Many vows ideally are a celebration of dedication. Buying one’s first home is an exciting – if stressful – event, as is a wedding. Both rest on the idea that one is taking a hopeful, definitive step forward. We can worry about ecological damage while also experiencing joy.
When the landscape design arrived in January, I again felt unsteady, my tongue awkward. Amsonia tabernaemontana. Symphiotrichum cordifolius. Polystichum acrostichoides. Some of the plants on the list I’d never seen before except in books. It was a gift to be in the hands of a professional designer dedicated to working with the local ecosystem.
Finally, it was March 7th, 2022, aka Plant Day. It took two pickup truck-loads to deliver all the seedlings. After some initial advice, the landscape designer sped off to the next site. Then it was just me and 128 babies I’d signed up to nurture.
I spent the rest of the day looking at labels.
Timelapse of me arranging plants: https://youtu.be/IiKU06ZlPoc
The experience of touching different leaf textures and stems was both delightful and humbling. As I trudged back and forth, puzzling over the diagram, the overall design finally started to become clear to me. I felt it in my feet.
Then the rain and freezing winds came. And stayed. The new fill dirt turned to muck. We donned snow pants and rain jackets, our boots squelching as we moved from plant to plant. They weren’t kidding about that “come rain or shine” part they often include in vows.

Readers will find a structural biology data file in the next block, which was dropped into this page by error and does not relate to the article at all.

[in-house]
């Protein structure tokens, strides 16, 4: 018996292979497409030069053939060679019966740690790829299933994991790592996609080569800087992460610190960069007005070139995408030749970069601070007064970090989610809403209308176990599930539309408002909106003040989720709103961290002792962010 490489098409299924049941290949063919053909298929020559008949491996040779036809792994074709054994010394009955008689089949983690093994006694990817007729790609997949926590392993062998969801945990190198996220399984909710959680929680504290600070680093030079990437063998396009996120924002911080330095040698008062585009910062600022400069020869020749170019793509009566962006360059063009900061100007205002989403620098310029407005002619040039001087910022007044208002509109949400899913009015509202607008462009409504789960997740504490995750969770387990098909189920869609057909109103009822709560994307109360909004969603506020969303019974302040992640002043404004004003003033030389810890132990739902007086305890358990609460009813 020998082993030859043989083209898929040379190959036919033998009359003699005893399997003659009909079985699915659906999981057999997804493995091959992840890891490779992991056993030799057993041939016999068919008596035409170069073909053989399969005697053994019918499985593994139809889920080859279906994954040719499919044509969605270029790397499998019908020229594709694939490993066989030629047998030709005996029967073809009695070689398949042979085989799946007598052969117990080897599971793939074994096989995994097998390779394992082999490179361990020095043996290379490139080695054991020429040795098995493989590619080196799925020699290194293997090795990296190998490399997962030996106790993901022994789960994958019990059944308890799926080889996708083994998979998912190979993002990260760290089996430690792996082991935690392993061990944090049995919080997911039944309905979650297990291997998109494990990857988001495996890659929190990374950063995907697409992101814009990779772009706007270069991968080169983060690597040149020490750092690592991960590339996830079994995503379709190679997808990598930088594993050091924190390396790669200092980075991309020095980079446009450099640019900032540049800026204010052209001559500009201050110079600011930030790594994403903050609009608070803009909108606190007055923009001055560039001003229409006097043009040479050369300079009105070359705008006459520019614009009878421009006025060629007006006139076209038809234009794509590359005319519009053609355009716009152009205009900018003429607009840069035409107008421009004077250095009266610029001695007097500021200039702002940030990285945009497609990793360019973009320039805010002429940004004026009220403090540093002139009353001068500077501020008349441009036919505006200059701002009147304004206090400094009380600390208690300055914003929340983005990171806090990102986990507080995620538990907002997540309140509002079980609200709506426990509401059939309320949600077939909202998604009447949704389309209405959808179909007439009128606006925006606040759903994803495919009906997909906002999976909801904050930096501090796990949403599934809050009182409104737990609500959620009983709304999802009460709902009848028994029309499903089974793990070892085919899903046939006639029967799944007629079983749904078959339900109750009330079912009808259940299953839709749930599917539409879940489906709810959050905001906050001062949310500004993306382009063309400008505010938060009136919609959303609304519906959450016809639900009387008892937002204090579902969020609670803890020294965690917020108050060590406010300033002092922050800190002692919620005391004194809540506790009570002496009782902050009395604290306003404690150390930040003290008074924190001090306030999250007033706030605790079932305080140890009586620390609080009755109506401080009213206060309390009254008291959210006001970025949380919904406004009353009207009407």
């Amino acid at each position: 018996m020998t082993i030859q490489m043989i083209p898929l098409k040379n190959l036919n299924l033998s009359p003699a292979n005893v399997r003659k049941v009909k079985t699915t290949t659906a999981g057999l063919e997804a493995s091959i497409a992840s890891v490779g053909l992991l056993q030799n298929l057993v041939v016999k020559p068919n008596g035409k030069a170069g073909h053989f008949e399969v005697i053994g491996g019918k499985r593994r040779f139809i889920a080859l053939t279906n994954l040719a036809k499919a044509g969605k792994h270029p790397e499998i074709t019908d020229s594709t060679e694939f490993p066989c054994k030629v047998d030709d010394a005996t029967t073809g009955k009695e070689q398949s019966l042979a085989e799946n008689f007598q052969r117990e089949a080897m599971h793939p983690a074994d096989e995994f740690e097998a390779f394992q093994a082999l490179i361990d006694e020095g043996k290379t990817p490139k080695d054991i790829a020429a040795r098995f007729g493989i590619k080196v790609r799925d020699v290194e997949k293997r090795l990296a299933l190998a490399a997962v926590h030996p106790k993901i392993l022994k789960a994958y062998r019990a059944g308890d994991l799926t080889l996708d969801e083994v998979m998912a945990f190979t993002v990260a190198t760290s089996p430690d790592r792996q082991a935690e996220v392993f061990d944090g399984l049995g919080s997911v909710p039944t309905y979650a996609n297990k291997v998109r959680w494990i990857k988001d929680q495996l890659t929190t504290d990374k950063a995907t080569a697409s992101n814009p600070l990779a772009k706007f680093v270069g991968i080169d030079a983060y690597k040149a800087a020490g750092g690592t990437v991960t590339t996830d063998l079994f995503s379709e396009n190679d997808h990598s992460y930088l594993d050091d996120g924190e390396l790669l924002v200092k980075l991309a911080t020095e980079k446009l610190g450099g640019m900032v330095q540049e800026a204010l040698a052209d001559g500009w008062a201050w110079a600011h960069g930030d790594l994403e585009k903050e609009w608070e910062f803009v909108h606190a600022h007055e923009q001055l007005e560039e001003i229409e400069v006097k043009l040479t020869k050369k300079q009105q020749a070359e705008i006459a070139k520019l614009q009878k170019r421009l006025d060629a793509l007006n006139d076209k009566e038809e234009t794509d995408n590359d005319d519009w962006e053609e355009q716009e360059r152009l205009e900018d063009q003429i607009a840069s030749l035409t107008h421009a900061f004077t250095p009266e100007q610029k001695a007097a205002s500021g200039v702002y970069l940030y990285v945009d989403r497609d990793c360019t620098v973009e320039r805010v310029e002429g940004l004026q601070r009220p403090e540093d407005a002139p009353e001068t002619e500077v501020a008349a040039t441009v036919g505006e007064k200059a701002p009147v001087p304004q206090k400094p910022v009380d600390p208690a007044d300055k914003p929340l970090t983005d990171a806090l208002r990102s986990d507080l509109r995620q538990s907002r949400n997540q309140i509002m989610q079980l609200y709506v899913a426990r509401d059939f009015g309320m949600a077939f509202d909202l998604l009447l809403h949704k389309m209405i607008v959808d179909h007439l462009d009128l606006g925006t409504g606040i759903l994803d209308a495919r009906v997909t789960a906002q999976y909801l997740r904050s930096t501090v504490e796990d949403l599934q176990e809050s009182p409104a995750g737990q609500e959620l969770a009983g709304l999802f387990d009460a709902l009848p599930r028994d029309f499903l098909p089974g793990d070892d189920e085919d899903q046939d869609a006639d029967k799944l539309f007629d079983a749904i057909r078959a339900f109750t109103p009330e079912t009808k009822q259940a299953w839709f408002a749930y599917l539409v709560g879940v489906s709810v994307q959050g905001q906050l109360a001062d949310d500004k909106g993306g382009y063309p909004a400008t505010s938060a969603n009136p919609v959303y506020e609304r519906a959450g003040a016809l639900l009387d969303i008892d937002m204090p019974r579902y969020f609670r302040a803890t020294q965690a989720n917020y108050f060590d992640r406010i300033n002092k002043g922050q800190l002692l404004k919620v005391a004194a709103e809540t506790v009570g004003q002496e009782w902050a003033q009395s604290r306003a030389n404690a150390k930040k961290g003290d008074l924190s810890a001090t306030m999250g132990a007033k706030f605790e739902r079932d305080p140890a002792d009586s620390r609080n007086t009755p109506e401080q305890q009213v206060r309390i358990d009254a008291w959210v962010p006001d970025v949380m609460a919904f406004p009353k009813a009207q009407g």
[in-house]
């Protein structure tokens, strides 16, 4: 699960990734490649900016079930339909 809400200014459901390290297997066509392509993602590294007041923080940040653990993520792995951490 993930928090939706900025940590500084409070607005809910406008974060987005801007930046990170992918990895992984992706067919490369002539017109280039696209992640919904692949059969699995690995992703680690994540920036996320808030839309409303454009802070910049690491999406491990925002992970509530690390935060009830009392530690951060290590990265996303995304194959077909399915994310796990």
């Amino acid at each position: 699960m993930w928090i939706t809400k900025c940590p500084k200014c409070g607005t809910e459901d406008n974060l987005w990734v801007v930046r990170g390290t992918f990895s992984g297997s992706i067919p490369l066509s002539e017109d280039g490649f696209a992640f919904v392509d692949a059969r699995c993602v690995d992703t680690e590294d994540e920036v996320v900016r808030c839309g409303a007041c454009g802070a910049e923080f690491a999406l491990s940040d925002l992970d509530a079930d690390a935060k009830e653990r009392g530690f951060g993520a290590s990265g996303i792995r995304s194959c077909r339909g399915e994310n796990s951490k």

We’d planned on installing four seedlings a day for 30 days. Work, kids, and the weather quickly reminded us that real life often diverges from a neat plan on paper. Once again, I called friends.
Our neighbor Joleen came by one evening, and we drank wine as we planted pale purple coneflower, creeping sedge, and blue wood asters. My friend Kim spent a perfect spring afternoon helping me settle in foamflowers, dwarf crested iris, cardinal flowers, and Eastern red columbine. Yet another neighbor, Jessica, came by on her lunch break and got her hands dirty planting butterfly weed and bluestar. I wasn’t even home.
In retrospect, needing help turned out to be a gift. Whenever I walk by those parts of the garden, I think of my friends and the conversations we had on those March planting days. The iris corms I planted too deep didn’t grow, whereas Kim’s light touch was just what they needed. If I was trying to root into the land, what better way to do it than with friends who had lived here much longer than me?
Stepping Onto The Shore
One year after I observed that first monarch fruitlessly searching after her long journey, another glided through the yard. My six-year-old son was the one who spotted it landing on the butterfly weed seedlings, aka asclepias tuberosa. We sat for 20 minutes, watching as it repeatedly curved its abdomen like a safety pin clicking into place, laying eggs across multiple plants. I almost cried.